Off-white damask tablecloth with fringed edges said to have been made from spun bog cotton.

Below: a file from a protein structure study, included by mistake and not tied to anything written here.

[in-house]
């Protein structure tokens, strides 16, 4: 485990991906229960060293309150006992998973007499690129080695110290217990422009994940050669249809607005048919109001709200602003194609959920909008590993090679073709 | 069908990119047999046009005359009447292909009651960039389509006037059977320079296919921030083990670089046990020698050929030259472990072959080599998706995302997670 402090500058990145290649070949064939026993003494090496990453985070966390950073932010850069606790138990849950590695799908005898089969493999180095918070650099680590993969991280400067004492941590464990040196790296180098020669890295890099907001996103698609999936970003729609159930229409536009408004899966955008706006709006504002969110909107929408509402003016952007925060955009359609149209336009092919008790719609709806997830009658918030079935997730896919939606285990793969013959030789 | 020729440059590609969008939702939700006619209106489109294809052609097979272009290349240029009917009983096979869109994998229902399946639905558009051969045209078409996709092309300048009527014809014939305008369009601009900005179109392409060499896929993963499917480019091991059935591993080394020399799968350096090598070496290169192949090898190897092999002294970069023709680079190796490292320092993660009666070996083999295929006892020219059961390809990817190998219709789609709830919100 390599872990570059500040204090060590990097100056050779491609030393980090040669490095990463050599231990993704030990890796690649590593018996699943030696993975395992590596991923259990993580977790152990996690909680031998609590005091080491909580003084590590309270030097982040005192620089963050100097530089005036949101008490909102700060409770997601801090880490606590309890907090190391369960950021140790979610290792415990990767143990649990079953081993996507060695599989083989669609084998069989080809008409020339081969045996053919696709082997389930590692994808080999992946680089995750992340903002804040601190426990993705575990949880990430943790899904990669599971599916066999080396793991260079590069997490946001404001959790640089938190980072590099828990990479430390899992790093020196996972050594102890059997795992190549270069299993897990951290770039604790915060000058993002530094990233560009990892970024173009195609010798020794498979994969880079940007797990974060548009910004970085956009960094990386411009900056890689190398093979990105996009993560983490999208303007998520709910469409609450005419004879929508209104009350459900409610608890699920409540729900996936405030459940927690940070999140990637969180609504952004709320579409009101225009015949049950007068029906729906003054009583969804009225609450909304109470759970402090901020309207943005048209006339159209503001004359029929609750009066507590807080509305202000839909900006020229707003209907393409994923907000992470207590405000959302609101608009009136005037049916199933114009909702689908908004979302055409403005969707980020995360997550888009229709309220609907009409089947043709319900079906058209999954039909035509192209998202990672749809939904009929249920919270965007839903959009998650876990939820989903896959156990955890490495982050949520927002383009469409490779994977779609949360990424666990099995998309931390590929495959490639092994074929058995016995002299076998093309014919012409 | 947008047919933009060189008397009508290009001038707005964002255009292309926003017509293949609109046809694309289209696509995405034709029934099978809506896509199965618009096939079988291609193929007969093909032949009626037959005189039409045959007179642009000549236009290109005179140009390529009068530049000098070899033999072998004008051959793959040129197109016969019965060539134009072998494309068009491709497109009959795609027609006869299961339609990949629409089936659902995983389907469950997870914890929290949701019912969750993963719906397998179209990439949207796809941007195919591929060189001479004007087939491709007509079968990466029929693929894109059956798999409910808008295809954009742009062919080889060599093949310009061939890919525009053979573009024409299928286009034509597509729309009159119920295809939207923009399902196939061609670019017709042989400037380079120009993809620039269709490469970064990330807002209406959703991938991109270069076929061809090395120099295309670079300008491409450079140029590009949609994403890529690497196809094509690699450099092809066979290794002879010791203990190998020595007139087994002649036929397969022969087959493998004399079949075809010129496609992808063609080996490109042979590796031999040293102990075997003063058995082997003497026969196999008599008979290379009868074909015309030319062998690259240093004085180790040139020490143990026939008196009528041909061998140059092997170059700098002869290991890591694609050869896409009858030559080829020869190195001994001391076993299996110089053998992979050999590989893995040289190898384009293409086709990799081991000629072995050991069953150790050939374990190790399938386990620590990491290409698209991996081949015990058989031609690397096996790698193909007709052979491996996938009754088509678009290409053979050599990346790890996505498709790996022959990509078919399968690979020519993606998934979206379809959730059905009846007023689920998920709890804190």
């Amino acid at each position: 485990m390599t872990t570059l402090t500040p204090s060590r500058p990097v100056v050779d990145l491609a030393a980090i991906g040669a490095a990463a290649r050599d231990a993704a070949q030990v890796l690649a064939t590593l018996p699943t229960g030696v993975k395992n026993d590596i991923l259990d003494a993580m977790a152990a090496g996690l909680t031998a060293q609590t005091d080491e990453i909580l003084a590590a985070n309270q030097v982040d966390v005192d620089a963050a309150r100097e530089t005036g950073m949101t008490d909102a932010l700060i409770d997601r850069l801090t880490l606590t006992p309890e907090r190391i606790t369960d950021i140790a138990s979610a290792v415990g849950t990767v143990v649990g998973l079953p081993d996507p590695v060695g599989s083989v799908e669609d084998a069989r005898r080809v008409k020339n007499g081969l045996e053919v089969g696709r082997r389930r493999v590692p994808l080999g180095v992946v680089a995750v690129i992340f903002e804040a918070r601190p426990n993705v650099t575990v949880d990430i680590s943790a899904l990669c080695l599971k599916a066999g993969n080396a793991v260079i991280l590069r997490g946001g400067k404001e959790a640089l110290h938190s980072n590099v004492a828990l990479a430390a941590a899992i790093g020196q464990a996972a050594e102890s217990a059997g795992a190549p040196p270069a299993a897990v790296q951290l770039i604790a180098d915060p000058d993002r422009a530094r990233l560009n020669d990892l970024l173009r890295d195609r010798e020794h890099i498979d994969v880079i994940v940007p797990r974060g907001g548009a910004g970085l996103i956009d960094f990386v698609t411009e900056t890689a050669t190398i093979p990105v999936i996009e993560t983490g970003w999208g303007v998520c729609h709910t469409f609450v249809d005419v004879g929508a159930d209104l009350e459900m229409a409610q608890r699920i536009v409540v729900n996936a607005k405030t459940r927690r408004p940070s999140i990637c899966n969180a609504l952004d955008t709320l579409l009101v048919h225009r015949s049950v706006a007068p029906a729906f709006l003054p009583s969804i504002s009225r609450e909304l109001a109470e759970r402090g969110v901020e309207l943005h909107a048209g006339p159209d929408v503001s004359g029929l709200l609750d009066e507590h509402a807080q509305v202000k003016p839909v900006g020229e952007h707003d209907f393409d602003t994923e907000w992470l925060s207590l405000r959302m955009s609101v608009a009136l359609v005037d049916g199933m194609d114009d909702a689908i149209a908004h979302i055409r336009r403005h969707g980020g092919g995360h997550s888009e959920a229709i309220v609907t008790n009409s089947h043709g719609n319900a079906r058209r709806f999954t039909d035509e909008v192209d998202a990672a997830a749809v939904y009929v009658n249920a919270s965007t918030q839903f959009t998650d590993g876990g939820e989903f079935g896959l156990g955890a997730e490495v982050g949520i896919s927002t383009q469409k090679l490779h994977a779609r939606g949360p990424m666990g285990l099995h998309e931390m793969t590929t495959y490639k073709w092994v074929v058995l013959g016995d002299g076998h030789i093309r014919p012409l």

The fibres of bog cotton, or Common Cottongrass Eriophorum augustifolium, were used to stuff pillows and children’s mattresses, for wound dressings during the First World War, and in wicks for candles. The short, fragile fibres are, however, almost impossible to spin pure. A tradition collected by Alexander Carmichael in the nineteenth century set the task: “Canach an t-slèibhe/No maiden could get a man of old till she had spun and wove and sewn with her own hands a shirt of the canach. This was the marriage test!” (CW89/112 f.23v). There are a pair of stockings in the Orkney Museum in Kirkwall that are labelled: “made from bog cotton”. This reflects another tradition that a bride should wear bog cotton stockings on her wedding night. In the 1851 Great Exhibition catalogue (page 82) there is an entry from Inverness: “Linsey-woolsey made of cheviot wool and bog cotton. Bog cotton fibres can be spun if combined with other, longer, fibres like wool, linen or cotton.”